“Bros” is precious. The video yes, but the song, first and foremost. The guitars, the vocal harmonies, and most of all, the bridge. The way Ellie Roswell sings “Oh, jump the 43, are you wild like me? Raised by wolves and other beasts, I tell you all the time, I’m not mad. You tell me all the time, I got plans.”

A better ode to friendship I don’t think I can recall. Friendship with people, with wolves, with clouds, with music, with water, with road trips, with tall blades of grass and sun fades in the past.

Another summer gone. Another pack of memories to store. Music, as always, there to soundtrack it all.

Top 10 Songs of Summer 2014 That Are Not From 2014

Part of the joy of summer is listening to music, whether it’s outside on a sunny day, by the water, at the cottage, or out for a jog. And often times, the summer songs that give us pleasure aren’t necessarily new. Listening to old(er/ish) songs during summer has a unique power: it can place us in a memory from the distant past, make time seem to stand still, and fill a moment with pure, unencumbered peace. It has the power to conspire with the elements, warm, sun-filled air, whistling trees, and roving clouds, to make one smile. That’s some kind of experience.

I’ve decided to issue a list of the “oldies” that helped make my summer a special one. Here are the top ten songs I listened to this summer that are not from 2014.

10. Pablito Ruiz – Oceano

Thanks Daniel for this one. I was linked to a story that suggested Tame Impala’s “Feels Like We Only Go Backwards” ripped off the melody from this old South American pop song. I think the assertion is a steaming pile of bile, but one good thing came of it: I was introduced to this awesome pop ditty. So Menudo. So Melody. So my main man, Pablito.


9. The National – Bloodbuzz Ohio

Still so poignant. Still so frothing with everyman hurt. Still amazing.


8. New Pornographers – Bleeding Heart Show

I come back to this song pretty often, but this summer, I spinned it a few times, and its magic awoke something wonderful in me. It’s how it’s divided in two, AC Newman’s plaintive croon in the first half, and the most pie-in-the-sky thing the New Pornographers have ever done, the second half, where the music takes off, and Neko, dear Neko, soars. There is no end to the enjoyment I get from hearing, mouthing, and singing, “We have arrived, too late to play, the bleeding heart show.”


7. Morrissey – Every Day Is Like Sunday

A little embarrassed and a little miffed that I just discovered this gem over the summer. “Every Day Is Like Sunday” is a tune that represents what I love most about Morrissey, on his own or with The Smiths: rainy, gloomy, gutterific lyrics buoyed by sun-drenched music and coruscating melodies.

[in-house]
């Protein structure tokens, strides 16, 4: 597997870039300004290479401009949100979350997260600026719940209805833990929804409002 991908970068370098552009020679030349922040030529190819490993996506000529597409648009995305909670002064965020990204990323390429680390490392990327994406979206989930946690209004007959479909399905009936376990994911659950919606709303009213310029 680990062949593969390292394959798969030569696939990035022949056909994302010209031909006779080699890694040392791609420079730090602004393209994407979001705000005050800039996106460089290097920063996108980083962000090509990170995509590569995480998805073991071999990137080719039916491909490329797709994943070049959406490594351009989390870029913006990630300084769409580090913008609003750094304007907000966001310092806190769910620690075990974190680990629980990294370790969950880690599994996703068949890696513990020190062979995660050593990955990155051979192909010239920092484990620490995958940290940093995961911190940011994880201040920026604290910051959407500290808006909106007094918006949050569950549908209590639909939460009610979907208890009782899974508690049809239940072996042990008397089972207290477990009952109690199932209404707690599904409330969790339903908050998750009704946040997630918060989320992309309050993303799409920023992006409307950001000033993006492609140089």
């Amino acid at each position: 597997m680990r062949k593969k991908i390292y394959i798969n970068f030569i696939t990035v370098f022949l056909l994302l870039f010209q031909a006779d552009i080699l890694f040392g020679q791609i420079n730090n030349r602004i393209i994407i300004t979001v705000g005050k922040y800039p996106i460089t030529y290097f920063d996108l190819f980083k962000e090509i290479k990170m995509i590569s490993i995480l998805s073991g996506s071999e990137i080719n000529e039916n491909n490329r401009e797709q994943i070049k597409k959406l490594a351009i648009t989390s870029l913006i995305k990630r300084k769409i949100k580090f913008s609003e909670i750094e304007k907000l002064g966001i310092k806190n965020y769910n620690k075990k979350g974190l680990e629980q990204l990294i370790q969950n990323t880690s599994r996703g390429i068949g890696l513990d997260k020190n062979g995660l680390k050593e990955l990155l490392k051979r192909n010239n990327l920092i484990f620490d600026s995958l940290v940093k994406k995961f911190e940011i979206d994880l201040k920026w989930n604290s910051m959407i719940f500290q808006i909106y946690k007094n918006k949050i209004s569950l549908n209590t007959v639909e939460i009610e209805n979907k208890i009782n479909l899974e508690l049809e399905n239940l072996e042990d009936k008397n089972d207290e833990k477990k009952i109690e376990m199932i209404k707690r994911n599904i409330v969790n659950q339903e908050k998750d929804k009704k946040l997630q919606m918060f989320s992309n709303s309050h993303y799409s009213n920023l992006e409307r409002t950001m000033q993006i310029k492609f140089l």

6. Daniel Lanois – The Maker

HOW!? How in the world!? How in the world had I not heard this treasure before this summer? No answer I can proffer would be a justification, so I simply shrug my shoulders and say, I missed it. But on the bright side, at least this gorgeous song, a classic by any definition, with its indelible guitar riff and fantastic lyrics, is new to my ears. Speaking of the bright side, the reason I came to this song was by way of The Killers. As they’re wont to do, they typically perform at least one cover song during each of their shows, and said cover typically has some special meaning to the city in which they’re playing. When they visited Quebec City in July, they performed this piece of magic by Daniel Lanois, who was born in Quebec. (Aside: The Tea Party have also covered this song in the past, and awesomely, are including a version of it on their new album, The Ocean At The End.)


5. The Temper Trap – Love Lost

If “Love Lost” was lost on me before, it isn’t any more. It’s not as if I didn’t like the song when I first discovered The Temper Trap, it’s probably more of a case where “Sweet Disposition”‘s star was so enormous and bright that it cast shade on every other song on Conditions. So I missed connecting with “Love Lost” at the time. This has been rectified. It’s a wonderful song with great keyboards, guitars, and of course, as always, a smouldering Dougy Mandagi vocal.


4. Manchester Orchestra – I Can Feel A Hot One

I think “I Can Feel A Hot One” is one of the best 10 songs of the past 10 years. I feel quite strongly about that statement. The song absolutely slayed me the first time I heard it, and time has not loosened its grip on my ears, my heart. “I Can Feel A Hot One” is one of the most spine-tingling, powerful, sad, destructive, instructive, songs I’ve ever heard. It is, without a shadow of a doubt, one of the best songs I’ve ever heard. I keep coming back to it. I always — always — will.


3. Matthew Good – Born Losers

“Well there ain’t nothing to this but your daughter, and the life you would not give her, break your plans.” This line gets me every fucking time. It’s the lyric itself, but the way Matthew Good sings it is incredible. There is no confusing Matthew Good’s intent as he sings it; it’s all he’s saying — it’s all he means. Fully. Whatever comes of it. It’s been said. I wonder what this song means to him, seven years after its release. It still means so damn much to me. My favourite song by Mr. Good. His best, I do believe.


Bonus: Non Populus

I came across a song I’d never heard by Matthew Good this summer, “Non Populus”. What a track. An epic sprawl of guitars, the song had me by the throat after one listen. “Let it be done to you…” No problem, I’m down.


2. La Roux – As If By Magic/I’m Not Your Toy

La Roux’s self-titled debut album, five years later, remains incredible. “Bulletproof”, “Quicksand”, “Reflections Are Protection”, “Colourless Colour”, “Cover My Eyes”, et al were amazing the first time I heard them, and they’ve remained so. What’s become clear to me too, is that there are two songs that should have been huge hits, but for reasons unknown, were not. “Bulletproof” is a classic pop song, of this there can be no debate. But I firmly believe “As If By Magic” and “I’m Not Your Toy” are right there with it. Played both of these tracks ad nauseam this summer.



1. The Tea Party – Psychopomp

As I played “Psychopomp” over and over and over and over this summer, a thought dawned on me: it could be the best song The Tea Party has ever done, the best song by a Canadian band ever. I’m not saying this as an incontrovertible fact, but it can’t be ruled out. It’s the unparalleled musicianship. It’s, of course, the melody. It’s clearly, utterly, the lyrics. It’s how the indomitable Jeff Martin begins the track admonishing the listener with some kind of dark peace. It’s how the dominating Jeff Martin sings the second half with a raucous rage, a fiery belly embedded with a ferocious beauty. It’s not as if by magic. It most definitely is.